Posted: 21 Jan 2004 10:10 PST 
Expires: 20 Feb 2004 10:10 PST 
Question ID: 298778 

What is the active ingredient in the arrow poison which the African Bushman                                      make from the grubs of the diamphidia beetle, and what symptoms would it                                       cause in a human? 


Subject: Re: Chemistry of the San Arrow poison
Answered By: byrd-ga                                              on 22 Jan 2004 09:31 PST 

Hello fredht, 

What an interesting question! You’ll be glad to know there are a 
number of studies on the main active ingredient and mechanism of 
action of the arrow poison used by the San people (Bushmen) of 
Southern Africa. As you know, the substance they use is taken from 
the larvae of the diamphidia beetle, and this substance appears to be 
a unique one. I’ll address the two parts of your question separately. 


The earliest complete published study on the San arrow poison I was 
able to locate was published in 1983 in “The Journal of Biological 
Chemistry” by Jon de la Harpe, E. Reich, Karl A. Reich, and Eugene B. 
Dowdle. These scientists claim to have isolated the principal toxin, 
a protein, and named it “Diamphotoxin.” 

Furthermore, their paper states their findings that the mechanism of 
action of this toxin is “cardiotoxic and hemolytic” and “blocks 
neuromuscular function.” However, they also clearly say that is 
hypothesis only, and do allow room for further analysis and study.                                                     You may find the full text of their report, here: 
“Diamphotoxin: The arrow poison of the !Kung Bushmen”  Note that this file 
(and some others following) requires Adobe Acrobat Reader in order to 
read. If you don’t have that, you can download a free copy here:  

So it is no surprise in reading in a later study, “Diamphidia toxin, 
the bushmen's arrow poison: possible mechanism of prey-killing”, by 
Kao CY, Salwen MJ, Hu SL, Pitter HM, Woollard JM, which says they find 
no support for the hypothesis of Diamphotoxin as a neurotoxin, but 
rather postulate that death is caused by “the extensive hemolysis, 
reduced oxygen-carrying capacity, and generalized tissue hypoxia.                                                   ” You can read the abstract of that study, here

And here is a list of additional related articles, the abstracts of 
which you may read by clicking on the title: here

The full text of these articles is available if you’d like to read 
them. However, you will need to register and pay a fee to gain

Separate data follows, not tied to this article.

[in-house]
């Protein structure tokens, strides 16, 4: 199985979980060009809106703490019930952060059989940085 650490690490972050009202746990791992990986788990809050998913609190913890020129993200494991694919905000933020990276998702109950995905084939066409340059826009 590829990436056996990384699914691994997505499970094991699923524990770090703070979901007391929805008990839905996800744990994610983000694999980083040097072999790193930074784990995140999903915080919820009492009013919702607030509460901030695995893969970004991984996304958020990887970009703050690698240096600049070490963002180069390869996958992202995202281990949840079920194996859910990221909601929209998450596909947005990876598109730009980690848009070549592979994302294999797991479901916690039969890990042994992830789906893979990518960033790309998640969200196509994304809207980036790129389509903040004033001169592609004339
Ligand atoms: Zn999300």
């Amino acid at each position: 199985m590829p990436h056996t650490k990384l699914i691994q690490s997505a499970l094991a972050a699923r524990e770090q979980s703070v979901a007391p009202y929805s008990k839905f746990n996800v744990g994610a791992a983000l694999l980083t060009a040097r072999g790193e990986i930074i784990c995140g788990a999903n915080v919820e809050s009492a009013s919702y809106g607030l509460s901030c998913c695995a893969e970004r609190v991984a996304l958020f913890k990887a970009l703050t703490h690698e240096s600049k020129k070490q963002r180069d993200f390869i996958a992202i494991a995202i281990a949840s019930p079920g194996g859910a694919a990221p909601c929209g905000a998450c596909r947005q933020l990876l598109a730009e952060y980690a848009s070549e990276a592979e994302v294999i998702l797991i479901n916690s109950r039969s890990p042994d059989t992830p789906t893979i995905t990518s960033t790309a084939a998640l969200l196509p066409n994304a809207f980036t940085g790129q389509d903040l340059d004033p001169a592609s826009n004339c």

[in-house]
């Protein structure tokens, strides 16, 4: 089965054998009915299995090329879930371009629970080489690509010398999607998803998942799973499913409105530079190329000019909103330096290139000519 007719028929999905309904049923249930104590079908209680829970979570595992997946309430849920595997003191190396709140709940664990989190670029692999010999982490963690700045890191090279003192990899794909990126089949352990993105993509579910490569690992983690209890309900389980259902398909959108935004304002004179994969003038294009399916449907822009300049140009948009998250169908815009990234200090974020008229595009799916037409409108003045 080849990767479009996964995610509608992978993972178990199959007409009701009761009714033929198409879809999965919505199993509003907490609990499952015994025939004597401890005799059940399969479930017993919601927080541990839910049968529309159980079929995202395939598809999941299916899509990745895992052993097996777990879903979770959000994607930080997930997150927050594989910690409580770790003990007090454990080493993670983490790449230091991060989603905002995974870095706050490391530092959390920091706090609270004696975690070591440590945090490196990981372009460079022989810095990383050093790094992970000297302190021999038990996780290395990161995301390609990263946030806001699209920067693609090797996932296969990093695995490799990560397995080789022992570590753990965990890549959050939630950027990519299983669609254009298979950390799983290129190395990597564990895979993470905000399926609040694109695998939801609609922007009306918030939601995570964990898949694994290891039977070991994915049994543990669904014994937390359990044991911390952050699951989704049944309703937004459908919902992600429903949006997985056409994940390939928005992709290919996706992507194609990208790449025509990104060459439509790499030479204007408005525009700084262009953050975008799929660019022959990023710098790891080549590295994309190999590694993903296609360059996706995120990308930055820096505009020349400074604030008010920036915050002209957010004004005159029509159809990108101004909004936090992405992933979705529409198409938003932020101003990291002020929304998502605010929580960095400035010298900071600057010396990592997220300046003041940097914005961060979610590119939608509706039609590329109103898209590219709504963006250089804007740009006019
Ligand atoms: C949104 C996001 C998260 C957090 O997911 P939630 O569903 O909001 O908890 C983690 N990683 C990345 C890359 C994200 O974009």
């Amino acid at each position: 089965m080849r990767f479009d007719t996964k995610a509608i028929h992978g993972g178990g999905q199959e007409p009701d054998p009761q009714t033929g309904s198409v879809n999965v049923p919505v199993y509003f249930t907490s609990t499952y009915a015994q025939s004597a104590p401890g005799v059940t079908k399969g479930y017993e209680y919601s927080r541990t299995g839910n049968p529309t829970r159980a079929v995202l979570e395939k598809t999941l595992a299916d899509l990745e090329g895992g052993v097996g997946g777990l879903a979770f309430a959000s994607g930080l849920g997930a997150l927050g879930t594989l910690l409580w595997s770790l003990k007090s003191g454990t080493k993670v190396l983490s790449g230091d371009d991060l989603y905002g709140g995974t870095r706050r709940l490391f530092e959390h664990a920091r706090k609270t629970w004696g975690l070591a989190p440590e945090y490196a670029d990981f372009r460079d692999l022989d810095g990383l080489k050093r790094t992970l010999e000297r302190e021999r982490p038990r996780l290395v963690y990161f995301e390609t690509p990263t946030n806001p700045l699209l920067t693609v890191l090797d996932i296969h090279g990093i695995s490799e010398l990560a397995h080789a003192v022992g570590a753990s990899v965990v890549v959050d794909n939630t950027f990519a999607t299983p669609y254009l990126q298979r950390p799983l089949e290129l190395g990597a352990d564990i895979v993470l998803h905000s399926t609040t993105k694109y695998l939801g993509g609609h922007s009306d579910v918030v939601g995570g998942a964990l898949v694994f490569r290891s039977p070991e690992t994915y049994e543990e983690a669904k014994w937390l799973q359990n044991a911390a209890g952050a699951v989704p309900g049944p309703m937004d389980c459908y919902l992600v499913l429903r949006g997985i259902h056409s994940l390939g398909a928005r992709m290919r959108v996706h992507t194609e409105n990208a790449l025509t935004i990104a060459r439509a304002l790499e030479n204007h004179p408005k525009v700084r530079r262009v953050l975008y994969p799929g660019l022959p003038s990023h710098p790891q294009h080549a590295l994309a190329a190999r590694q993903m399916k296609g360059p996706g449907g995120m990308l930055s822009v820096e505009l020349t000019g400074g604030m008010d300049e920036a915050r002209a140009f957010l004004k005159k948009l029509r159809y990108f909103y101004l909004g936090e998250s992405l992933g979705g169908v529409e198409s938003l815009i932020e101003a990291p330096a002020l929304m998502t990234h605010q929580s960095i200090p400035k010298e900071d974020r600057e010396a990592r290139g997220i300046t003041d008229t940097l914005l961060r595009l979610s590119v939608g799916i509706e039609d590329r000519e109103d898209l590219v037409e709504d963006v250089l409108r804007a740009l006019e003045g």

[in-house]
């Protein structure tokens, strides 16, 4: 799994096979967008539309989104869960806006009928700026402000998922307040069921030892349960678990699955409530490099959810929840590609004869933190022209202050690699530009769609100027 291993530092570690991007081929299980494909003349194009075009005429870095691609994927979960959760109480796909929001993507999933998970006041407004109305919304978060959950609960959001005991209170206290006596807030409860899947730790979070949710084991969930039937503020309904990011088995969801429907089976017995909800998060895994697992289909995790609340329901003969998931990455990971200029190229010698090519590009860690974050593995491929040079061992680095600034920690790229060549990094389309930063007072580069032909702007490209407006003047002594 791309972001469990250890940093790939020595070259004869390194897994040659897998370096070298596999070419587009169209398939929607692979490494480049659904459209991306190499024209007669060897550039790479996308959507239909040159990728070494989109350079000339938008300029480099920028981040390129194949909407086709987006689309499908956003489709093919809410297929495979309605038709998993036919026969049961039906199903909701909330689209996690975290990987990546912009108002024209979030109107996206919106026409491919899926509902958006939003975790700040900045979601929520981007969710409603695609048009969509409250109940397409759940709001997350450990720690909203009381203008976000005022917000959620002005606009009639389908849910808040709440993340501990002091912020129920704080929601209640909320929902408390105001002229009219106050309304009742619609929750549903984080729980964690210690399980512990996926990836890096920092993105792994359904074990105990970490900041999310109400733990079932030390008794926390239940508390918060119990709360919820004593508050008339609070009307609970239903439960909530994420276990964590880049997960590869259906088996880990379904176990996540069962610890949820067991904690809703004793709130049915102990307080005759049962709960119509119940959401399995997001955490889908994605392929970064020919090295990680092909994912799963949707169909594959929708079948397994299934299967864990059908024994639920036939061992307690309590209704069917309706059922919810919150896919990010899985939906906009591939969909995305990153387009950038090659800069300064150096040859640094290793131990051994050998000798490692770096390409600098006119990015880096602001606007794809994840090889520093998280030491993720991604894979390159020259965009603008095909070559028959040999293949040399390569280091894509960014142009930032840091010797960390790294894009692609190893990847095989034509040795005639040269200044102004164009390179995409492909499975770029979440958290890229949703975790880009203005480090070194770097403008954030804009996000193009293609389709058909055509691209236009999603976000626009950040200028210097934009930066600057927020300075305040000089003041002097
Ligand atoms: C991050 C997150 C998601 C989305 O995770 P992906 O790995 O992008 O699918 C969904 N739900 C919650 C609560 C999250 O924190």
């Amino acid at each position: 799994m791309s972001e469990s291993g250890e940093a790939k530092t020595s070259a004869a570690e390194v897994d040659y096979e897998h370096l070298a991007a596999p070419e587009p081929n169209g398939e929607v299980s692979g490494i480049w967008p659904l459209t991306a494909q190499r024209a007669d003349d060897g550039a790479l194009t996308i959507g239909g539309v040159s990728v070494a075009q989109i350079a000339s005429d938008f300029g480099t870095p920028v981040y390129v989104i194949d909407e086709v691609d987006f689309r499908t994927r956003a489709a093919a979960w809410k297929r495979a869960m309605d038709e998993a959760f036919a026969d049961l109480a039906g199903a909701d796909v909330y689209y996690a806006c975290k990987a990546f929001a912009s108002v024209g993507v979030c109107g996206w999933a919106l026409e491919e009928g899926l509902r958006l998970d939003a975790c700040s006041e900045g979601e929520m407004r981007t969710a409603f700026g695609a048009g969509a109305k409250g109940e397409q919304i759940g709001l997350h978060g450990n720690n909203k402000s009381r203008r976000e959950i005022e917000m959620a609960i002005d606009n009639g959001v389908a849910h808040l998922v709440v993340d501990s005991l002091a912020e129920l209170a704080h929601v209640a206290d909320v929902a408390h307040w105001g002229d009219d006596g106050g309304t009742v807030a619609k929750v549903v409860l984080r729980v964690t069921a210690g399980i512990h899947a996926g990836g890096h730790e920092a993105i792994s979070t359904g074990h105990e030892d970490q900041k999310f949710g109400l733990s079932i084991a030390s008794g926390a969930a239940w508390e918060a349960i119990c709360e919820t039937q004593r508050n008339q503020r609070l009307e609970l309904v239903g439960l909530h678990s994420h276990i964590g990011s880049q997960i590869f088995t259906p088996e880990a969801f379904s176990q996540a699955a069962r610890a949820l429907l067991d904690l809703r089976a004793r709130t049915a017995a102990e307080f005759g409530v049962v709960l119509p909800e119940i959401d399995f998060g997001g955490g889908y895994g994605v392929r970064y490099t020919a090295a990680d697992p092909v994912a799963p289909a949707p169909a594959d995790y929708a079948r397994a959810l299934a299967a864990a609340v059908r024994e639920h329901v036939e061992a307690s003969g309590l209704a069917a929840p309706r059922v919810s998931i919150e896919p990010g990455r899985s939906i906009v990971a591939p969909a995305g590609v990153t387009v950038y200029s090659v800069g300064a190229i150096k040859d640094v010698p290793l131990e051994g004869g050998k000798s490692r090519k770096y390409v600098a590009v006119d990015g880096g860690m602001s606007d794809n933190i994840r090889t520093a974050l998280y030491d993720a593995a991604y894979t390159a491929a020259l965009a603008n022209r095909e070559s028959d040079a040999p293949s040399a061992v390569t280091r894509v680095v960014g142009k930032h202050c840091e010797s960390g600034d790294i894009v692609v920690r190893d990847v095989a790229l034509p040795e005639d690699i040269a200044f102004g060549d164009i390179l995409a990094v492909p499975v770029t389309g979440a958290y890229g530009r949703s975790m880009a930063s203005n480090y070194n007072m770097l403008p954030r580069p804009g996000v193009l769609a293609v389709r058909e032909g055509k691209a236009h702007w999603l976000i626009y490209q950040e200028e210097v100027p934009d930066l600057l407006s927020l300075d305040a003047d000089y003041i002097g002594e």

Here’s one direct link to the applicable journal for purchasing one of 
the listed articles: 
“Preliminary studies on the chemical properties of the toxic principle 
from Diamphidia nigroornata larvae, a source of Bushman arrow poison” 
--D. Mebs, F. Brüning and N. Pfaff H. D. Neuwinger - here

====== SYMPTOMS ======

Although the main active ingredient in the San arrow poison has been 
identified and its effects described, I was unable to locate any 
published reports of the effects of this particular toxin on humans 
specifically. However, from reading the abstracts of the later 
studies, most seem to agree that severe and extensive hemolysis is the 
main action of the principle active ingredient, diamphotoxin. And 
death by hemolysis can be caused by other agents, so it is possible to 
infer from those other descriptions what might happen if a human being 
were to be poisoned with diamphotoxin by some means. 

This page from Namibia confirms that this is the action of the toxin, 
as it describes how they use, "the poison from the diamphidia beetle 
which has a haemtoxic venom, slowly attacking the animals blood 
corpuscles." (Scroll down the page) 

So first of all, it is important to understand what hemolysis is.                                                           “Hemo” (alternate spelling: Haemo) of course refers to the blood.                                                       “Lysis” means (in biochemical terms), “the dissolution or destruction 
of cells, such as blood cells or bacteria, as by the action of a 
specific lysin that disrupts the cell membrane.” “Hemolysis” means 
destruction of the red blood cells with a subsequent release of 
hemoglobin, or the protein in the blood that carries oxygen from the 
lungs to the rest of the body. 

See these links for definitions (be sure to scroll all the way down the pages):






So again, by searching for the mechanism of death by massive 
hemolysis, we might infer the symptoms of diamphotoxin toxicity. Here 
is a page on possible use of the gas, arsine, in chemical warfare. Inhaled                                           arsine also causes death by hemolysis, though the article